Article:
- Fever or chills
- Shortness of breath or difficulty breathing
- Muscle or body aches
- New loss of taste or smell
- Sore throat
- Congestion or runny nose
- Nausea or vomiting
This list does not include all possible symptoms. The CDC will continue to update its symptoms list as it learns more about COVID-19.
You should call your medical provider for advice if you experience these symptoms, especially if you have been in close contact with a person known to have COVID-19 or live in an area with ongoing spread of the disease. The CDC has a Coronavirus Self-Checker that may help you determine whether you should seek help.
Most people will have a mild illness and can recover at home without medical care. Seek medical attention immediately if you are at home and experience emergency warning signs, including difficulty breathing, persistent pain or pressure in the chest, new confusion or ability to arouse, or bluish lips or face. This list is not inclusive, so consult your medical provider if you notice other concerning symptoms.
Patients and members of the community can call the Yale Medicine/Yale New Haven Health Call Center at COVID-19 hotline of Yale New Haven Health at 203-688-1700 (toll-free, 833-484-1200) if they have questions.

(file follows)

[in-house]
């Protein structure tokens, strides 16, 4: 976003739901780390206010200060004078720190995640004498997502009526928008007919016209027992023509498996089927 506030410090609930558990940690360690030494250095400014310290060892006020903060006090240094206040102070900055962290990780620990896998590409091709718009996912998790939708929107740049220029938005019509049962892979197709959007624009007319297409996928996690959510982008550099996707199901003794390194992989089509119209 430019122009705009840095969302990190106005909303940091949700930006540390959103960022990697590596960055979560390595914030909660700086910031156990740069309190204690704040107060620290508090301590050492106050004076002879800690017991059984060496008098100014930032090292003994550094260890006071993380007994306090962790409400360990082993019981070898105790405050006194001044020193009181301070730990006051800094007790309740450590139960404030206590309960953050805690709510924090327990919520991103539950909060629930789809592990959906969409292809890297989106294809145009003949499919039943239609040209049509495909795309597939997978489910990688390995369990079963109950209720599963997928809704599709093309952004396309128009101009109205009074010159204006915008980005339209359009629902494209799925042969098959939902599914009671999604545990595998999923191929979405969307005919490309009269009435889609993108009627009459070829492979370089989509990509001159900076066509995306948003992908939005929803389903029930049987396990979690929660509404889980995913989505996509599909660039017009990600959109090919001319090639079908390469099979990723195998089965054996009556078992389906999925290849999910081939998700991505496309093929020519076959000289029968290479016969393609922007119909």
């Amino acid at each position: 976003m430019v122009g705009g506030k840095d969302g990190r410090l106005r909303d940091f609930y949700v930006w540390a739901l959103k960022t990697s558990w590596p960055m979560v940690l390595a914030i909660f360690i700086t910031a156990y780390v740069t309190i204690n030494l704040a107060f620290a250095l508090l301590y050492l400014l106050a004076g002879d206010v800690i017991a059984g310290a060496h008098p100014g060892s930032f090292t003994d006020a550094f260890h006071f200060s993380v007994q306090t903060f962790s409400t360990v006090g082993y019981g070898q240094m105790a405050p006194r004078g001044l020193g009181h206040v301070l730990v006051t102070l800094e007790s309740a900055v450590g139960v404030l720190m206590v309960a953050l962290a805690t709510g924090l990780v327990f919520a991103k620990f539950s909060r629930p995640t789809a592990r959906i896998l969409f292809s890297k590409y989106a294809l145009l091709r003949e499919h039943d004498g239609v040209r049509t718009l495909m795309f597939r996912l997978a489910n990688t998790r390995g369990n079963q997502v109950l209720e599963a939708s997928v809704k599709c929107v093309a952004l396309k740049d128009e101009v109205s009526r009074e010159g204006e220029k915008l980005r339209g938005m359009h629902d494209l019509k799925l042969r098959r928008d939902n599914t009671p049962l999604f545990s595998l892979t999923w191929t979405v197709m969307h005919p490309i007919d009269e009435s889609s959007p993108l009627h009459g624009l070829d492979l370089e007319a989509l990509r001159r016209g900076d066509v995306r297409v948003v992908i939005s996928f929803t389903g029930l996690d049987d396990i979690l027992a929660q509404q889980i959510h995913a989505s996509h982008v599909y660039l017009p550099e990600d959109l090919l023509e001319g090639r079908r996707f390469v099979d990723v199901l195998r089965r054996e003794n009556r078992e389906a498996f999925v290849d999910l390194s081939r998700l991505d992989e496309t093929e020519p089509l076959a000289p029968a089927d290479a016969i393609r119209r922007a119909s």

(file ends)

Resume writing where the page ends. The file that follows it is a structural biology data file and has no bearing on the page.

Be aware of the information and resources that are available to you
Because knowledge about the new virus is evolving rapidly, you can expect information and recommendations to change frequently. Threats like COVID-19 can lead to the circulation of misinformation, so it’s important to trust information only from reputable health organizations and government sources such as the CDC and the WHO. “The public health infrastructure in the U.S. is a critical resource for leading the federal, state, and local response,” Dr. Martinello says.
Yale Medicine doctors are advising anyone who has concerns about COVID-19 exposure or symptoms to call their primary care doctor for instructions. Doctors at Yale Medicine and Yale New Haven Health also encourage all patients to sign up for MyChart, a secure online portal that allows patients to manage and receive information about their health, and enables telehealth visits (by phone or video), which is how Yale Medicine specialists currently are delivering most care not related to COVID-19.
Health officials recognize that the outbreak has been stressful for everyone, and this can have serious impacts on mental health. If you, or someone you care about, are feeling overwhelmed with emotions like sadness, depression, or anxiety, or feel like you want to harm yourself or others, call 911, or the Substance Abuse and Mental Health Administration’s Disaster Distress Helpline: 1-800-985-5990 or text TalkWithUs to 66746. (TTY 1-800-846-8517). You can call the National Domestic Violence Hotline at 1-800-799-7233 (TTY: 1-800-787-3224.)